Back to the phone's looks, that glossiness does result in a lot of fingerprint and smudges. And compared to other premium phones, the Moto X4 is on the thicker side and feels extra chunky. The bulging, watch-dial-like design around the camera lenses also adds more thickness to the back. Another gripe I have is the fingerprint reader. Though it's useful for unlocking the phone and authorizing payments with NFC and Android Pay, maddeningly, it sits below the bezel. And while others may not have as hard of a time adjusting, it made me reflexively and repeatedly tap the sensor thinking it was the home button. It was a habit I had to unlearn.
In addition, one of our Moto X4s managed to get two long scratches on the front-top bezel, which was a real bummer. I didn't drop the phone, but it likely got scratched in my bag. This is nothing a screen cover can't handle, but if you like to go au natural, be warned that I've tossed many phones into my bag without any issue, yet the Moto X4 ended up getting nicked.
If you buy the Moto X4 from Motorola and Amazon, you'll get a cool new feature called Moto Key (unfortunately, this doesn't come in the Google Fi version). This lets you use your fingerprint to unlock third-party apps and devices like Twitter, Facebook and your PC laptop. If you sign out of your accounts all the time, you'll definitely this useful. It does take a beat to unlock, but it's more convenient than typing out your username and password each time. You can also connect up to four Bluetooth devices at once, so you can hook up a stereo setup or listen to music on wireless headphones with another friend.
An onboard Alexa app (also missing from the Google Fi version) will launch Amazon's digital assistant. To ask about the latest news, sports score or weather, you can launch Alexa from the lockscreen by saying the "Alexa" wake word. If you have an Alexa smart home speaker, you can control it with the Moto X4 as well. If you don't like Alexa, you can use Moto's own voice-control feature (which can launch apps and open the weather or your calendar) or Google Assistant, which also comes on the phone. I suggest sticking to just one to give your head a break.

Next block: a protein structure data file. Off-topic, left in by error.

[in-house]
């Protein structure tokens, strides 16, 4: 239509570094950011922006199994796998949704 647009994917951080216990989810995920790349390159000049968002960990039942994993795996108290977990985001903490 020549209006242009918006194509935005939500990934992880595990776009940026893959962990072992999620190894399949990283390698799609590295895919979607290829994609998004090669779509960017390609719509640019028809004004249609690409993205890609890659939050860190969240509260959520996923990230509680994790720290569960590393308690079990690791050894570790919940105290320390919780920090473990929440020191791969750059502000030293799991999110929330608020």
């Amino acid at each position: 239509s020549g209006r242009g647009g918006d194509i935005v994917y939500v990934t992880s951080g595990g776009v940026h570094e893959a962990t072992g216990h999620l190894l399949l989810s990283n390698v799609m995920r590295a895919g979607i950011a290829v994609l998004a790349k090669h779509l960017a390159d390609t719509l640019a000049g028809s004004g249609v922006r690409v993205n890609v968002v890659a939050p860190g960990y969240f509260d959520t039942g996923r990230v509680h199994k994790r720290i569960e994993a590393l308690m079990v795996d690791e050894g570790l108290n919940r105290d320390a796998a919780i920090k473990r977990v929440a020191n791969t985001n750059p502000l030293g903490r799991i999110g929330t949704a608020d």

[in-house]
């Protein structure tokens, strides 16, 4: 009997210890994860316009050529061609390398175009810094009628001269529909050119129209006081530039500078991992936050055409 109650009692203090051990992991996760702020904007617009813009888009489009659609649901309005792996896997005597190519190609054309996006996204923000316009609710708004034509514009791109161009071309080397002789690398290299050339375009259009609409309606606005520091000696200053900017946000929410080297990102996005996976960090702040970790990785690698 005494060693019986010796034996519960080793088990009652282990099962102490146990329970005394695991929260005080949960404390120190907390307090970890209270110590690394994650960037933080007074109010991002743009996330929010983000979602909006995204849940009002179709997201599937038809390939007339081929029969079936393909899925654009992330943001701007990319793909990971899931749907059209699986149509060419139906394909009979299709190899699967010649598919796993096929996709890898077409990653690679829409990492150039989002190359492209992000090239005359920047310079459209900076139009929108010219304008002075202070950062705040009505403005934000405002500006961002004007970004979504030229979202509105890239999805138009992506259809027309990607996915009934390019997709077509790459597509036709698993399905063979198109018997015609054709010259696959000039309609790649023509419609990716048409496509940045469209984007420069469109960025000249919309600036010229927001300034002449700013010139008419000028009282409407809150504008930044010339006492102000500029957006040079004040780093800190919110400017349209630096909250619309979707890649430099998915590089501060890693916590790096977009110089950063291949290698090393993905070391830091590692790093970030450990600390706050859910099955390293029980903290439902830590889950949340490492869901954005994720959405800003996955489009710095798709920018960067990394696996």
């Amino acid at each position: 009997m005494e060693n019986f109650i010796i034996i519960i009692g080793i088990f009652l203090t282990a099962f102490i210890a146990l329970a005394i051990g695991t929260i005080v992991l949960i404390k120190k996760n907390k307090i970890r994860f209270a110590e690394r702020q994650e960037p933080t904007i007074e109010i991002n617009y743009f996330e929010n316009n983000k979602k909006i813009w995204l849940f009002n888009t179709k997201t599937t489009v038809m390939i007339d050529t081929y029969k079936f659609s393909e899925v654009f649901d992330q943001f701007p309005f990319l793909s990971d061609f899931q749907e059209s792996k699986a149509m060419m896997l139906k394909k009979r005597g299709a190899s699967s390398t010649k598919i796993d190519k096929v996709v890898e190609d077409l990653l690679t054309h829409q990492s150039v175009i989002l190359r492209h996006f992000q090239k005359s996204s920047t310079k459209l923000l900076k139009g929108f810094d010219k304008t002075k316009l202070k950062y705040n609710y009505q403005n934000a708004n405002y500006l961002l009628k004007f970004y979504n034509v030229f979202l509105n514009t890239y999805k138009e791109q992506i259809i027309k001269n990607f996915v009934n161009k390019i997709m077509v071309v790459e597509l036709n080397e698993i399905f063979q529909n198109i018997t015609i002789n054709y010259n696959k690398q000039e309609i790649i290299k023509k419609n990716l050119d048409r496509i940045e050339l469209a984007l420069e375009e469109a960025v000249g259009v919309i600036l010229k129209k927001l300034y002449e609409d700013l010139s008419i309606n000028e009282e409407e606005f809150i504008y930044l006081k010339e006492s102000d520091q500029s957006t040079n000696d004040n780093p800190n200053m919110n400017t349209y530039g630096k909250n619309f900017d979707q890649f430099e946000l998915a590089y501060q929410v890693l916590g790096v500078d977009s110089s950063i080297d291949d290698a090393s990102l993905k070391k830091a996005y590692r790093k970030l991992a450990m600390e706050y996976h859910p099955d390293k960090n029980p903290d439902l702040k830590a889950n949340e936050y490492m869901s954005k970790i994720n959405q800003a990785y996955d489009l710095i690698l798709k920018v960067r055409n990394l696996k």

Although Google's Moto X4 doesn't have those two features, every Moto X4 includes gestures called Moto Actions, including flicking your wrist twice to launch the camera, and Moto Display, which lets you customize and set lockscreen notifications.
Google's Moto X4 brings you software updates like security patches, as they roll out from Google. Google Assistant is its only voice app, which I prefer anyway since it's so well integrated with the Google ecosystem.
Like a lot of flagship phones these days, the Moto X4 flaunts two rear-cameras: a standard 12-megapixel camera and a wide-angle 8-megapixel camera. In general, pictures taken in environments with ample lighting, like outdoor on a sunny patio or inside a well-lit restaurant, looked evenly exposed, vibrant and sharp. The camera didn't fare as well with low light, however, and I saw a notable amount of grain, digital artifacts and motion blur with dimmer environments.
The front-facing camera has a 16-megapixel lens and its own flash, which is handy for brightening up selfies in low light. You can also take a "selfie panorama," which stitches together one additional image to the left and right of your face. This is useful for when you're taking a selfie with a big group or you want to capture more of the scene around you.